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You are reading: The NCSEHE Building Legacy and Capacity Workshop Series: Workshop One
Event information

Career development for students in low SES or regional/remote high schools

The first workshop in the NCSEHE Building Legacy and Capacity Workshop series put a spotlight on career advice to students in low socioeconomic status (SES) or regional/remote high schools. Young people face a complex and uncertain landscape in trying to identify potential career paths. For equity practitioners, researchers and policymakers, there are a series of questions about the nature of the problem and the best ways to support young people during this critical time.

How do we ensure that young people have all the information and tools available to them to make informed and confident decisions about their post-school pathways? What additional barriers exist for young people in schools and communities that do not have ready access to relevant and high-quality information, experiences and resources about possible career paths, including those that lead into the most prestigious professions? To what extent do school-university partnerships help overcome these barriers? Are government policy and programs ideally designed to support informed decision making by young people in disadvantaged communities? Do policymakers and practitioners in schools and universities have comprehensive evidence of effective strategies and approaches to design successful interventions? What will the changing nature of work and the skills required for a new work order mean for the design and delivery of career advice?

In trying to resolve these questions and work towards evidence-informed advice to policymakers and practitioners, this workshop brought together a group of subject matter experts who approached the topic from different perspectives. These included researchers who have explored students’ decision making patterns, the kinds of career advice that young people find useful and the ways in which they navigate increasingly complex career choices and entry pathways.

At the same time, we learned from equity practitioners, and their school-based collaborators, who have designed and implemented school-university partnerships that aim to support young people in making informed and confident decisions about post-school options. The featured case studies have adopted different initiative designs, including place-based, embedded, blended (face-to-face and online) and near-peer mentoring approaches, which enable different scale and depth.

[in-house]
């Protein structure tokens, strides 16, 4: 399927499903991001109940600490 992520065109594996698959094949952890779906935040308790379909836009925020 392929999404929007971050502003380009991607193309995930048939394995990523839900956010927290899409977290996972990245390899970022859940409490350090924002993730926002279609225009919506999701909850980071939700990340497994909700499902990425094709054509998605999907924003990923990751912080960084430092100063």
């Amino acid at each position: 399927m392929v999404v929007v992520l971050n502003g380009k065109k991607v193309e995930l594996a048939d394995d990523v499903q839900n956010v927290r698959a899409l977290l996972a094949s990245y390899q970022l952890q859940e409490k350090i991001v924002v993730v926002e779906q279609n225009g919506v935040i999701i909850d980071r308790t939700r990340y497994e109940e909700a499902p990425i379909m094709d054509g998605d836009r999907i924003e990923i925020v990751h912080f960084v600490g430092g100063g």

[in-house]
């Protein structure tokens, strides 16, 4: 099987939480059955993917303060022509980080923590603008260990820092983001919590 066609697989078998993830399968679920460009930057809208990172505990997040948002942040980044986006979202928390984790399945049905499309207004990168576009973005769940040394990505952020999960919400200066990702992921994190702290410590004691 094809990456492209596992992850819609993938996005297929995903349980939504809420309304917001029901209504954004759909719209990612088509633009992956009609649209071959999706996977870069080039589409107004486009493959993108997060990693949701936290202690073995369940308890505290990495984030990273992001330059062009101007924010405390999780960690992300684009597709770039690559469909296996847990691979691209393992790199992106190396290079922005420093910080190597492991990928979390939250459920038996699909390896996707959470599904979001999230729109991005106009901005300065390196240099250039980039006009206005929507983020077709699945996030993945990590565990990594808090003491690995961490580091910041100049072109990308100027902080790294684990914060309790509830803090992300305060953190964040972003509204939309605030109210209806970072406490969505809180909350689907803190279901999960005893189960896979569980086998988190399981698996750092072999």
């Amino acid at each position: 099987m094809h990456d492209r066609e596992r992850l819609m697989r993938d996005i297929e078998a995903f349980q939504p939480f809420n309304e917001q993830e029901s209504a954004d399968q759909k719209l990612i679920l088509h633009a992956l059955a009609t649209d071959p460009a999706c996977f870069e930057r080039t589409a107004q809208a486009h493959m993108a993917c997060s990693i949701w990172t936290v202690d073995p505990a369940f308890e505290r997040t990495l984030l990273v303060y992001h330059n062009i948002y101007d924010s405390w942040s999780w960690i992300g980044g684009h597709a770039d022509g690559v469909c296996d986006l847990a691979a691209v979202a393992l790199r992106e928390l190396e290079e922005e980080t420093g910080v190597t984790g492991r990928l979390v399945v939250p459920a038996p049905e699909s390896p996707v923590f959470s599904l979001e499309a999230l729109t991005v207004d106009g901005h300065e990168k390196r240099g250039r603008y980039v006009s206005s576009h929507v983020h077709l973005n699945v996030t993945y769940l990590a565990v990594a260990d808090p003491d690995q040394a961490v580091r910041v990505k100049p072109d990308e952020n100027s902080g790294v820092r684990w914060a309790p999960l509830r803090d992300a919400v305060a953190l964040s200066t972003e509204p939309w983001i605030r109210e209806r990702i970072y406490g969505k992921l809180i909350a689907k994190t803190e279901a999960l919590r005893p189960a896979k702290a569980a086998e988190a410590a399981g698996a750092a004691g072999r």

The insights generated during the workshop have informed a good practice guide to distribute across the sector as well as recommendations for policymakers and future research.

Summary of Outcomes and Good Practice Principles

Workshop One: Final Report

About the Building Legacy and Capacity Workshop series

The Building Legacy and Capacity Workshop Series is a strategic initiative by the NCSEHE to explore in depth four topics chosen from the ‘Ten Conversations’ conducted during the NCSEHE Forum in November 2016. This new strategy aims to further extend the NCSEHE’s capacity in synthesising, codifying and disseminating learnings from equity research and practice and use them to inform future initiatives, studies and policy.

The objectives of the workshops are to:

  • define a collective knowledge base informed by research and practice
  • engage in strategic and action planning to guide institutional practice and future research
  • develop evidence-informed policy advice.

Each workshop consists of a small group of about 10 participants, including researchers, practitioners, policymakers and community partners, who contribute their insights as subject matter experts. Taking recent research findings and case studies of good practice as the starting point, the workshops are structured around high-level questions which frame the group discussion. The outcomes of the discussion will be shared widely across the sector, including via a webinar, written materials and professional illustrations. All workshop resources will be made available on the NCSEHE website.